N° 44, 2014/2 – Europe: Crisis, Crises, Crisology
Antoine Mégie, Antoine Vauchez – Introduction. Europe: Crisis, Crises, Crisology
This article explores different empirical sites where public debt techniques of quantification operate: entries in the accounts, scenarios of budgetary sustainability, and sovereign ratings. Embedded in the political game, these indicators have the potential to destabilize government policies, but also to perform sovereign debt crises. More than a passive mirror of reality, public debt measurement techniques shape the state’s value, that is, its price but also what it is worth on the accounting, financial and economic level. They also prioritize the state’s political objectives, for example sanctifying creditors’ repayment at real value, and contribute to setting the agenda around an alarming diagnosis of the “crisis” of public and social accounts.
Guillaume Sacriste – The Social Logic of the European Field of Power. The Dalli Case
This article explores the workings of the European field of power through the Dalli case. The alleged bribery of a European commissioner reveals how large European public relations firms operate as a go-between between private corporations and EU institutions. Drawing from the documentary evidence of this case, the paper argues that the European field of power is a strongly heteronomous “weak field” that is torn apart between, on the one hand, the national and the European and, on the other hand, the public and the private. I conclude that, in the current set-up, the private dominates the public, so that European institutions are very receptive to the interests of corporations.
Laurent Warlouzet – European Integration History: Beyond the Crisis
Widely used by historians of European integration, the notion of “crisis” has frequently been associated with “relaunching” the Community. This use betrays an implicit focus on the 6 founding members as well as a teleological temptation. As a result, the field of European integration history has been accused by its critics of being itself in crisis. Nowadays however, the methods and conceptual approaches of European integration history are being renewed through the “history of European cooperation.”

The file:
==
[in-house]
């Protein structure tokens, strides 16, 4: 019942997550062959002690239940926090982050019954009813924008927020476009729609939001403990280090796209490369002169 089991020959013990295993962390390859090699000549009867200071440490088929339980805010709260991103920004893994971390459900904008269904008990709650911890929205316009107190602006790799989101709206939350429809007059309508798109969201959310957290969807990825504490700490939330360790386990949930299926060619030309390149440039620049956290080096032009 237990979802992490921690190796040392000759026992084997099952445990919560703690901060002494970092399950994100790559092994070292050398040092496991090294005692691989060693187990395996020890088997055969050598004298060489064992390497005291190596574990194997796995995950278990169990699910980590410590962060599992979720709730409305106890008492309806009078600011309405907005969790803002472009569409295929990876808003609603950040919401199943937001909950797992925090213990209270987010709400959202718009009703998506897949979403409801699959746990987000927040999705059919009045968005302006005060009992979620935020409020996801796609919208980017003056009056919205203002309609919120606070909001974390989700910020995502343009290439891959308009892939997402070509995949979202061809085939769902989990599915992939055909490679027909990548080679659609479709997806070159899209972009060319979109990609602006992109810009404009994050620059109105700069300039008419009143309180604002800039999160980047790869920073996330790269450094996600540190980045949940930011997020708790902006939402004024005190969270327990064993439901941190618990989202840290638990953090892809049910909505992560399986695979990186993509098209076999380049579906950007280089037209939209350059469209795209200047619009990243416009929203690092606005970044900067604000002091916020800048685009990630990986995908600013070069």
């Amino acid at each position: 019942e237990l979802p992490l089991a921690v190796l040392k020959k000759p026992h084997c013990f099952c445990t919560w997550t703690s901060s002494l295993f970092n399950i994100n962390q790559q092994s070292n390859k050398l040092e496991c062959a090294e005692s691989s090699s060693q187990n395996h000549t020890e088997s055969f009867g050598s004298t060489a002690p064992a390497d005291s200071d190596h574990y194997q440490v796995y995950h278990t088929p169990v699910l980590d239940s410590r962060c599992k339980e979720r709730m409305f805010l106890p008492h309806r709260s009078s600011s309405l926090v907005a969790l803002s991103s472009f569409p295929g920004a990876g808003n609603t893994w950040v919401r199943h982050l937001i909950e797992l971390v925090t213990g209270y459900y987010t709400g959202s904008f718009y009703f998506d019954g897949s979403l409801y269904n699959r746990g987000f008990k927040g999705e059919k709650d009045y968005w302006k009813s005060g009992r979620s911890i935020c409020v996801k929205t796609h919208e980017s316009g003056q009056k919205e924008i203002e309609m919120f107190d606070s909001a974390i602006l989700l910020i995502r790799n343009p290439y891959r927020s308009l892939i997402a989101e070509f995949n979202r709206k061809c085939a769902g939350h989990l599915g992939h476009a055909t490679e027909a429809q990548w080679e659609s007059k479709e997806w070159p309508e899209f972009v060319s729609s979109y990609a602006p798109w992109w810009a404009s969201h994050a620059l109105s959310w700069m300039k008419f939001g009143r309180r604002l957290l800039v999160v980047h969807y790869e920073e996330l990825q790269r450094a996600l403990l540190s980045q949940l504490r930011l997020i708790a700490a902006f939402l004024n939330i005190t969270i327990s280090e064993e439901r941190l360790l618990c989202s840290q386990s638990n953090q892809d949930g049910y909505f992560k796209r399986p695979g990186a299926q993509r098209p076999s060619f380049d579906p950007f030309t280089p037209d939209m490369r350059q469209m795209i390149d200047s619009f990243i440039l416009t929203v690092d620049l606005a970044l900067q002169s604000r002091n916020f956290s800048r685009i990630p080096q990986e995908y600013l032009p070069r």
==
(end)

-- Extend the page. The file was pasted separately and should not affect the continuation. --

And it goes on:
How have European Union scholars described and interpreted post-2008 economic difficulties? Based on a review of the four main English-language journals in this academic field (Journal of Common Market Studies, Journal of European Public Policy, Journal of European Integration et West European Politics), this article first analyses the quantity of articles produced and their producers. Secondly, it uncovers the theoretical, conceptual and normative assumptions that have guided these publications. In so doing, I revisit sociological hypotheses regarding European Studies and their relationship to academic disciplines, the scientific method and supporters of greater European integration. While validating and refining these hypotheses, I also highlight the weakness of political economy within contemporary political science, together with its virtual absence in European Union scholarship.
The recent debt crisis in the Eurozone has led to austerity reforms that present many common features. Going beyond the debate on their efficiency and political consequences, this article aims at understanding the specific discourse that supports these measures. The context of crisis is understood as exacerbating a dominant depoliticized discourse. The article explores three depoliticization strategies : embedding the discourse in technical terms, and referring to globalization and the EU as external constraints that justify the reforms. The analysis focuses on the Italian case, considered as paradigmatic and analyzed through 41 speeches made by Mario Monti during his mandate. The findings show a tendency to present the EU both as a (voluntary) constraint and as the right place to deal with the challenges of globalization. The technical dimension of the discourse is expressed through a clinical metaphor of public finance.
Areas of Research
Europe is experiencing a profound democratic malaise and contemporary democracies are facing an extreme challenge as more and more voices become critical of their institutions. Populist and radical parties are on the rise, reflecting the growing discontent of segments of the population towards traditional parties and elites (Albertazzi and McDonnell, 2007; Mair, 2011). At the same time,…